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The World's Worst Places for Addicts: China

Here in the United States, if you get busted for drugs it feels like it is the absolute most awful thing that could happen to you (for some of us). In other countries they have much worse consequences to being caught with drugs or even with drugs in your system. In China they have a zero tolerance standpoint on drug use. Approximately anywhere from 2,000 to 15,000 people a year are executed in China for assorted drug offenses.

China was the first country in the post- World War 2 period to implement the death penalty for drug offences. The first ever yearly overview of national drug control legislation, prepared for the 1948 session of the UN Commission on Narcotic Drugs, recognizes a range of capital drug offences in Chinese legislation, including for manufacturing, planting, transportation and sale, and relapsing drug use. Additional death penalty offences are given if the people involved in drug activities are civil servants or other public officials. China is the only member state acknowledged in the report as having the death penalty for drug offences. Despite the fact that the report describes the legislation as ‘a temporary emergency measure’ after the war, China remains the leading global executor for drug crimes today.

Drug-related crimes are escalating in China. Chinese law enforcement establishments have minimal tolerance for illegal drugs, and they occasionally conduct extensive sweeps of bar and nightclub districts, targeting narcotics suppliers and drug users. China guards its death penalty as a state secret even though the usage of capital punishment is commonly thought to dwarf the collective total of the rest of the world. It is estimated that there were as many as 7,500 executions in 2006, anywhere from 2,000 to 15,000 in 2007 and at least 1,718 people in 2008. China declines to expose how many people have been sentenced to death each year.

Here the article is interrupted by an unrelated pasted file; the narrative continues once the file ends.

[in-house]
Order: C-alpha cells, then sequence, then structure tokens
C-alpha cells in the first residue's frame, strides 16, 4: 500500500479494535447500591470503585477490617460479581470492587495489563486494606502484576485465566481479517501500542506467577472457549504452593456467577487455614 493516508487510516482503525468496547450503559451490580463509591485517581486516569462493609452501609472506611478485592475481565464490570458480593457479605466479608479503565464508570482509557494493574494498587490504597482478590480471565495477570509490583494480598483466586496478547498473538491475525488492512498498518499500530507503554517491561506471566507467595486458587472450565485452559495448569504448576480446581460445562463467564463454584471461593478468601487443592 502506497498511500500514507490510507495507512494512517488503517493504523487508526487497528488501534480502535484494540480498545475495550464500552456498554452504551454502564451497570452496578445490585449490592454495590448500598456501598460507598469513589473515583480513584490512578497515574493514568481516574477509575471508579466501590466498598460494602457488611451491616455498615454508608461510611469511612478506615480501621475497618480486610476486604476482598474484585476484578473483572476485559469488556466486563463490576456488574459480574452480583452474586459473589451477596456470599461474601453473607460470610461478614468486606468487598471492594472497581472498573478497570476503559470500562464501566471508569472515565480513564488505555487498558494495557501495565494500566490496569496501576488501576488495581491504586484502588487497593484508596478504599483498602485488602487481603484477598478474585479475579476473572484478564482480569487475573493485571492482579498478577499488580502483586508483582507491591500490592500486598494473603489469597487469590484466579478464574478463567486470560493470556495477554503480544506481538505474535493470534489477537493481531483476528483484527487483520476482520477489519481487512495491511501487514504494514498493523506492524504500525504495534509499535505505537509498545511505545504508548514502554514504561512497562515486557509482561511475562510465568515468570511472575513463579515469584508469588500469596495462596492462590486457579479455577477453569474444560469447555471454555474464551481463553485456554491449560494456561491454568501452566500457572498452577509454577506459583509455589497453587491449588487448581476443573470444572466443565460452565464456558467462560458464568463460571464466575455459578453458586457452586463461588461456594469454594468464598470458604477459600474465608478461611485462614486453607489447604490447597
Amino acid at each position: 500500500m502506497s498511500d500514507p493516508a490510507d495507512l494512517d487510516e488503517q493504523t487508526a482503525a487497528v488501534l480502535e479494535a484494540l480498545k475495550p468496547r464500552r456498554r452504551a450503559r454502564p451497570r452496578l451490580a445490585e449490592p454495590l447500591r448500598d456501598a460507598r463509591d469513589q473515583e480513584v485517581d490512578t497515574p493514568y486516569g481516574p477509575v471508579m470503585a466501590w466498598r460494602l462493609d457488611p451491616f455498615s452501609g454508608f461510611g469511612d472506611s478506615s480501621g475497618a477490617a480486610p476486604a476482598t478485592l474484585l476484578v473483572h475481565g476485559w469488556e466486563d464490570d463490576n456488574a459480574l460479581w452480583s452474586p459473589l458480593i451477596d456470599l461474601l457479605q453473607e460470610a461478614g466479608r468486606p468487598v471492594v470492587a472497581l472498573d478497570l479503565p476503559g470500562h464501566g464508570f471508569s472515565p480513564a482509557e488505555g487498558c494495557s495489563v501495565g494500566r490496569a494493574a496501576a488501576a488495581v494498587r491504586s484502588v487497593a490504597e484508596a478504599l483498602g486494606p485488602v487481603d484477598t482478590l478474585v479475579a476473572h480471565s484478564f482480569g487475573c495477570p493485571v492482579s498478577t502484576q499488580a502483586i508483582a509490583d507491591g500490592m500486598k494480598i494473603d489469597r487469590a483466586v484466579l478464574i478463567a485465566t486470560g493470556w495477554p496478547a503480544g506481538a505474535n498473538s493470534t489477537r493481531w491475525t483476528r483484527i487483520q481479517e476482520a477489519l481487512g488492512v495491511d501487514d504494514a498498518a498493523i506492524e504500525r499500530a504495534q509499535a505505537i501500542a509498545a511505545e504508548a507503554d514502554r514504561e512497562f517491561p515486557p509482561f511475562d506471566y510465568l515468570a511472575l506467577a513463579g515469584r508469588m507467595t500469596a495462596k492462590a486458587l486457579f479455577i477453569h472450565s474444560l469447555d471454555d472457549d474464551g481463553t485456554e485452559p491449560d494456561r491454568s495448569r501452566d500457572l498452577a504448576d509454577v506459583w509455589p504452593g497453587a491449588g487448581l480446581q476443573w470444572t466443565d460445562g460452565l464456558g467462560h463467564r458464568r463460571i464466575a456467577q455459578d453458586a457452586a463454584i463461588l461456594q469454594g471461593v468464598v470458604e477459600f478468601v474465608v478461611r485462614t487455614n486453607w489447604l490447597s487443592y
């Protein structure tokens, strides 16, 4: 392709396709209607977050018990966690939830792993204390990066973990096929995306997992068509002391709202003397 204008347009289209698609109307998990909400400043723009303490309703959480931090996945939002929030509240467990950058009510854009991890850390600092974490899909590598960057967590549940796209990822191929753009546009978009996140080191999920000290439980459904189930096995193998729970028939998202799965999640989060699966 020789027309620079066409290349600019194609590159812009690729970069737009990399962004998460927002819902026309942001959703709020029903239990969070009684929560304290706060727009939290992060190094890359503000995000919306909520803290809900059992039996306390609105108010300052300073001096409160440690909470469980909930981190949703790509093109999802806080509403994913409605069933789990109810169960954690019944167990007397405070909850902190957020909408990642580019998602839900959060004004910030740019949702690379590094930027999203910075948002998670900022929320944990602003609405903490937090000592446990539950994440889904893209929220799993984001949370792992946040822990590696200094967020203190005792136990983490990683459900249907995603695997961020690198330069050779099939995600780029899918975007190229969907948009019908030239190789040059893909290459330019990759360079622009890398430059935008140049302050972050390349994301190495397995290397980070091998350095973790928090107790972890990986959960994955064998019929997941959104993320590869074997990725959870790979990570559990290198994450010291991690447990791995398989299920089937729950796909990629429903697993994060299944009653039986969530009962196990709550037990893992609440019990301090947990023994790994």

The amount of executions for drug offences is unknown. It has been claimed that the courts handled 14,282 drug-related cases between January and May of 2009 and registering 6,379 convictions with severe consequences alternating from imprisonment to capital punishment; according to the Vice President of Supreme People’s Court in China, Zhang Jun. China’s criminal law makes it a potential capital crime to traffic, create or transport more than 50 grams of heroin or 1,000 grams of opium. Since 2007, the Supreme People’s Court has been authorized with final judicial review of all death sentences, which may lead to a reduction in the number of people executed.

Even for more minor drug offenses, the penalties are harsh. Chinese authorities incarcerate drug users in compulsory drug detention centers that deny them access to treatment for drug dependency and put them at risk of physical abuse and unpaid forced labor. Half a million people are confined within compulsory drug detention centers in China at any given time, according to the Joint United Nations Programme on HIV/AIDS (UNAIDS). The minimum stay is two years, and you can be sent to these centers simply for failing a random drug test.

Detentions are meted out by the police without trials, judges or appeals. Created in 2008 as part of a reform effort to grapple with the country’s growing narcotics problem, the centers, lawyers and drug experts say, have become de facto penal colonies where inmates are sent to factories and farms, fed substandard food and denied basic medical care.

Meals consist of steamed buns and, occasionally, cabbage-based swill. Showers are allowed once a month. Heroin withdrawal is treated with a pail of cold water in the face. Inmates are forced to work up to 18 hours a day without pay. The minimum 2 year stay can be extended by 5 years if authorities so decide.

Even when you get out, the nightmare is not over. Those arrested for drug offenses are branded addicts on their national identification cards, which makes applying for jobs and welfare benefits acts of futility. And because the local police are automatically notified when former offenders check into hotels, traveling often involves impromptu urine tests and the possibility of humiliation in front of colleagues. At least 98 percent of those who leave the drug detention system relapse within a few years.

Researching all of this information about China and how it is for drug addicts there made me SO grateful to live in the United States. Can you imagine what it would be like if they implemented the death penalty for drug use here or used labor detention camps for treatment? We would have a much lower population rate, that’s for sure. It is so nice to live in a country where if I am having an issue with using drugs or caught with drugs I can ask for, and get, real help. If you or a loved one are struggling with substance abuse or addiction, please call toll free 1-800-951-6135.


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